LATEST UPDATE: New evidence came to light in New York v. Commerce that shows Dr. Thomas Hofeller, a longtime Republican redistricting expert, played a significant role in engineering the inclusion of the citizenship question on the 2020 Census, reaching back to 2015.
This bombshell document is a report, written by the GOP’s chief gerrymandering mastermind Thomas Hofeller, that lays out a plan to add the citizenship question on the Census in order to the extreme right’s playbook for manipulate the rules of our redistricting process to be “advantageous to Republicans and non-Hispanic whites.”
This evidence also shows that Hofeller then helped ghostwrite a letter from the Department of Justice to the Department of Commerce seeking the citizenship question on the 2020 Census to rig the count. Hofeller’s documents are a “smoking gun” — exposing exactly how he and his fellow operatives worked to undermine the integrity of our Census, manipulate redistricting, and rig the elections for partisan advantage.
These documents came to light because Stephanie Hofeller, daughter of Thomas Hofeller, released her father’s files to Common Cause in order to ensure the whole truth came out.
We conduct a census every 10 years to collect objective data about our communities. If that count is inaccurate in 2021, it will turbo-charge gerrymandering and make our district lines even more unfair than they already are.
Getting the next census count right is critical to making sure our government works for everyone — it will shape our nation’s democracy, public policy and economy for the next decade.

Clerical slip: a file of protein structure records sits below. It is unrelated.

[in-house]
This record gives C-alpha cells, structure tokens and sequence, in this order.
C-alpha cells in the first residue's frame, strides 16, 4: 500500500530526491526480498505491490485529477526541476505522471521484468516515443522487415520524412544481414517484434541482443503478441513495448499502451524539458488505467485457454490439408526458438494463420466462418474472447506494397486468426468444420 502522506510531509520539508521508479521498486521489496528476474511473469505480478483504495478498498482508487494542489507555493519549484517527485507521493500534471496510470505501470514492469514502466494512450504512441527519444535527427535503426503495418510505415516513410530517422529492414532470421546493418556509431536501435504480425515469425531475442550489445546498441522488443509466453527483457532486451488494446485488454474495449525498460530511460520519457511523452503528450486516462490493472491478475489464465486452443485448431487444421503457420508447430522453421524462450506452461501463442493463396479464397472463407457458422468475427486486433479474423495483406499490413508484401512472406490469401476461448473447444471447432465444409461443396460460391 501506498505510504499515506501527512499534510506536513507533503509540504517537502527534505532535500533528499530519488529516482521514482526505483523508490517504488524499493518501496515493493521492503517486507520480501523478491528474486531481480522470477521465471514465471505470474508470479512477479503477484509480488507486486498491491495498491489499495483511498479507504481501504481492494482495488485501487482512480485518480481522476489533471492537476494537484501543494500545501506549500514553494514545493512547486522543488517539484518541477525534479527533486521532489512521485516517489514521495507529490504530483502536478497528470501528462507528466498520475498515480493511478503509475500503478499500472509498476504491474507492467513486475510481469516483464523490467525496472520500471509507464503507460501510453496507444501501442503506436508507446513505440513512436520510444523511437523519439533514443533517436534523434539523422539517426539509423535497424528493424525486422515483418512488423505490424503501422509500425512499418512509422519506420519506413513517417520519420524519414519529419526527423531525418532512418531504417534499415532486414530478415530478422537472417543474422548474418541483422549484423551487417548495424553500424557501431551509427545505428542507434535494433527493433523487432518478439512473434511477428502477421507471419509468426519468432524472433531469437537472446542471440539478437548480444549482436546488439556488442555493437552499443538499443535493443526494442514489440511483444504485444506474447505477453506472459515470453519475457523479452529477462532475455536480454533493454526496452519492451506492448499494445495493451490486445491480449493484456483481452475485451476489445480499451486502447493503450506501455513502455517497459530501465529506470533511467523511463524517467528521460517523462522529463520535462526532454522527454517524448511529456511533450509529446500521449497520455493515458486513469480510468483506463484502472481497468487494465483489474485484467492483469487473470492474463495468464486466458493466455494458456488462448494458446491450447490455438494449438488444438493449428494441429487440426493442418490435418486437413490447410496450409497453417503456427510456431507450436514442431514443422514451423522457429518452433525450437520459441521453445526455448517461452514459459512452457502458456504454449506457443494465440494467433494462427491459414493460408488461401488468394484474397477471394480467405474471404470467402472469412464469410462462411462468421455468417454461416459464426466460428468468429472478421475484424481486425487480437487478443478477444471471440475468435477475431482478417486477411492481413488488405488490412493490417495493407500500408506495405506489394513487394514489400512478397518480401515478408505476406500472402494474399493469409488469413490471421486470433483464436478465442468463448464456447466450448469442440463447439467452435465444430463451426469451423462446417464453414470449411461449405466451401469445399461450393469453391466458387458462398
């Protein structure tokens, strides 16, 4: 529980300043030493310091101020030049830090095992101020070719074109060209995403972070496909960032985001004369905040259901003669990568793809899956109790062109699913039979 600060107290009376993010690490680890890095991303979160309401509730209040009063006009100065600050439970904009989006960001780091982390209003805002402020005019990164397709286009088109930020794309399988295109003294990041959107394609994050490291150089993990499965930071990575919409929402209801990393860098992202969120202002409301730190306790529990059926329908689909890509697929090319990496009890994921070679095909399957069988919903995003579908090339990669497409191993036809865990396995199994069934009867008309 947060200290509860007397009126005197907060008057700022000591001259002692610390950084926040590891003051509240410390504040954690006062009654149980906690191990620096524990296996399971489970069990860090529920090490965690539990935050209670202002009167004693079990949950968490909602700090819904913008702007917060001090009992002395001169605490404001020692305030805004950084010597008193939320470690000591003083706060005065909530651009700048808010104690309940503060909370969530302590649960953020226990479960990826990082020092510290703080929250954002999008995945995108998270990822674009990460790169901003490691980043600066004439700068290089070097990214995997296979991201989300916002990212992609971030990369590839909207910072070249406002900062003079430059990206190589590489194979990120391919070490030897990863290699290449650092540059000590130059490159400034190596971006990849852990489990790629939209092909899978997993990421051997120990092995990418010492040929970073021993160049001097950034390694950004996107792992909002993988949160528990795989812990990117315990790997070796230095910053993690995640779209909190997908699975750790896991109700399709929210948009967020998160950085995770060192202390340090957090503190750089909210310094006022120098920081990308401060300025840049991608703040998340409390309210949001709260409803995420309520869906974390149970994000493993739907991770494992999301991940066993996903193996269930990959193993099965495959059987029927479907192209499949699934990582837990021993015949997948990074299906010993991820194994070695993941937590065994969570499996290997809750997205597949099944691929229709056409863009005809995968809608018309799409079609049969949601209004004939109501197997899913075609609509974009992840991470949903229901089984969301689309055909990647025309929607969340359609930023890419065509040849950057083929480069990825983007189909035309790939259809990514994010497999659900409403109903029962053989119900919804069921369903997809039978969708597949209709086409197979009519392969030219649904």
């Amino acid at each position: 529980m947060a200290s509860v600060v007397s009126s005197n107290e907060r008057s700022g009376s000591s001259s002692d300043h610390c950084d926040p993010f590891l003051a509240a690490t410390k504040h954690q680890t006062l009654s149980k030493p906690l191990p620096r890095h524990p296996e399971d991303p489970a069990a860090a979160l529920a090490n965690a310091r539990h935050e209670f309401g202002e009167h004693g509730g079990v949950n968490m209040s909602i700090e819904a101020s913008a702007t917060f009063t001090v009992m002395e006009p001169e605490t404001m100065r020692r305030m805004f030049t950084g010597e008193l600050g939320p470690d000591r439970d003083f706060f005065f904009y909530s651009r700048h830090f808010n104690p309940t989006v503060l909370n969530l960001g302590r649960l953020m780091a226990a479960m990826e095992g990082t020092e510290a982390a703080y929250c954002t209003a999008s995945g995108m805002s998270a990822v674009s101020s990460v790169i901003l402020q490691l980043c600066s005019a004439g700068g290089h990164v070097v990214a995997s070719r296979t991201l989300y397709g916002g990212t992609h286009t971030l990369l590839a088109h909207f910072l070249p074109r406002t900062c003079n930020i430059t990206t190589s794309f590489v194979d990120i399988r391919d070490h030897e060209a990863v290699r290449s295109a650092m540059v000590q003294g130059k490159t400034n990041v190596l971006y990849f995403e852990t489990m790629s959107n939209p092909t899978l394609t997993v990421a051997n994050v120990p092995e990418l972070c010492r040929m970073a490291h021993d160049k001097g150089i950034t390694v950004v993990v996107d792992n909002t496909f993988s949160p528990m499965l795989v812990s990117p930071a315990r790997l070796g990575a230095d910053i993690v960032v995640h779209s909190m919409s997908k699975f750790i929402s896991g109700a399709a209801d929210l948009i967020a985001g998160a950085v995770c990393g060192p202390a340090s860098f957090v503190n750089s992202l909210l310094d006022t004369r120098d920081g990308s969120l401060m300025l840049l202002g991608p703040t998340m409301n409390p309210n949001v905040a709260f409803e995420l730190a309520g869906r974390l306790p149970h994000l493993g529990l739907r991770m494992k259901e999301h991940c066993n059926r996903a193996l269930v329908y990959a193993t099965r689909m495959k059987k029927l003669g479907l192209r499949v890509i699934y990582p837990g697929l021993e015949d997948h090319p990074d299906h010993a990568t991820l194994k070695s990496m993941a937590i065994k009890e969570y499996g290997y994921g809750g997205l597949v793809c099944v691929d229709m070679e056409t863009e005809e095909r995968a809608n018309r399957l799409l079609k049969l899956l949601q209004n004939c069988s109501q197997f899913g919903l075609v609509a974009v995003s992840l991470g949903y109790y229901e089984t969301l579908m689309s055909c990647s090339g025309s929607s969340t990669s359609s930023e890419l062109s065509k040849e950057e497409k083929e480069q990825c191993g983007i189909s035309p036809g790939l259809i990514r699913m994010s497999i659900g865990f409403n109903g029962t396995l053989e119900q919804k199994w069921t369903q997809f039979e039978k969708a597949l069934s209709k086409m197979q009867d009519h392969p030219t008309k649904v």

But the Administration has launched a systematic assault on the fairness and accuracy of the 2020 Census.
First, the administration dramatically underfunded this crucial initiative. Then, they tried to put a professor working to defend North Carolina’s racial gerrymandering in charge of the count. Now, they’ve announced plans to add an unnecessary, and potentially intimidating question on citizenship status to the Census form.
All of these moves will have the same shameful impact — a skewed Census count will harm our government’s ability to fairly represent all of us.
People of color, particularly Black, Latino and Native American communities in both urban and rural areas, are at an especially high risk of being undercounted by the Census — which translates to unequal representation along racial lines.
Every eligible American wants their voice to be heard and to know that their vote counts in selecting the people and policies that will determine the future of our families and communities. That’s why Common Cause members are stepping up and speaking out to demand a fair and accurate Census — to ensure that we can all have an equal say.